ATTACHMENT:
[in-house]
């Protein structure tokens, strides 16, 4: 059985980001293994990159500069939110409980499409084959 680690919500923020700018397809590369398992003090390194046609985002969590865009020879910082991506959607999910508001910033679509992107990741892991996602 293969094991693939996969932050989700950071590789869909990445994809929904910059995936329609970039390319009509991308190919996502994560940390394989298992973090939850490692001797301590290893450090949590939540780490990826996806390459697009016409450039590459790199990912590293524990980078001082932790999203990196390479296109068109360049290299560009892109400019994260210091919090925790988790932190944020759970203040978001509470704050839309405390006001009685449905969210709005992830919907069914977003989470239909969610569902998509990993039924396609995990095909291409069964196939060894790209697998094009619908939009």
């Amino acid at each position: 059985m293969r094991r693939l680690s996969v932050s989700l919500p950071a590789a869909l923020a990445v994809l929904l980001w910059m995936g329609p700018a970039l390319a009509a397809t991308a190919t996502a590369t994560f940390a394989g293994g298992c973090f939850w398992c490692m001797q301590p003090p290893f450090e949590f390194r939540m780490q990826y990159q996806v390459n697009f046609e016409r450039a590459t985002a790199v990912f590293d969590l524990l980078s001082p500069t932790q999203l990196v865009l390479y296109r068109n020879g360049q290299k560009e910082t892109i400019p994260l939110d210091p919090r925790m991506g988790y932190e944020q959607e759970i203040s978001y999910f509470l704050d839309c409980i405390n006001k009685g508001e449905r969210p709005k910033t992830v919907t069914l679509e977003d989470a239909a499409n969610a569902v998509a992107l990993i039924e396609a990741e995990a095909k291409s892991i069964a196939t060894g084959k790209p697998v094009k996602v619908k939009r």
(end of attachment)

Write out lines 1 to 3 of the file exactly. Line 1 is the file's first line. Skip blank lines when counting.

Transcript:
[in-house]
């Protein structure tokens, strides 16, 4: 059985980001293994990159500069939110409980499409084959 680690919500923020700018397809590369398992003090390194046609985002969590865009020879910082991506959607999910508001910033679509992107990741892991996602 293969094991693939996969932050989700950071590789869909990445994809929904910059995936329609970039390319009509991308190919996502994560940390394989298992973090939850490692001797301590290893450090949590939540780490990826996806390459697009016409450039590459790199990912590293524990980078001082932790999203990196390479296109068109360049290299560009892109400019994260210091919090925790988790932190944020759970203040978001509470704050839309405390006001009685449905969210709005992830919907069914977003989470239909969610569902998509990993039924396609995990095909291409069964196939060894790209697998094009619908939009």
């Amino acid at each position: 059985m293969r094991r693939l680690s996969v932050s989700l919500p950071a590789a869909l923020a990445v994809l929904l980001w910059m995936g329609p700018a970039l390319a009509a397809t991308a190919t996502a590369t994560f940390a394989g293994g298992c973090f939850w398992c490692m001797q301590p003090p290893f450090e949590f390194r939540m780490q990826y990159q996806v390459n697009f046609e016409r450039a590459t985002a790199v990912f590293d969590l524990l980078s001082p500069t932790q999203l990196v865009l390479y296109r068109n020879g360049q290299k560009e910082t892109i400019p994260l939110d210091p919090r925790m991506g988790y932190e944020q959607e759970i203040s978001y999910f509470l704050d839309c409980i405390n006001k009685g508001e449905r969210p709005k910033t992830v919907t069914l679509e977003d989470a239909a499409n969610a569902v998509a992107l990993i039924e396609a990741e995990a095909k291409s892991i069964a196939t060894g084959k790209p697998v094009k996602v619908k939009r």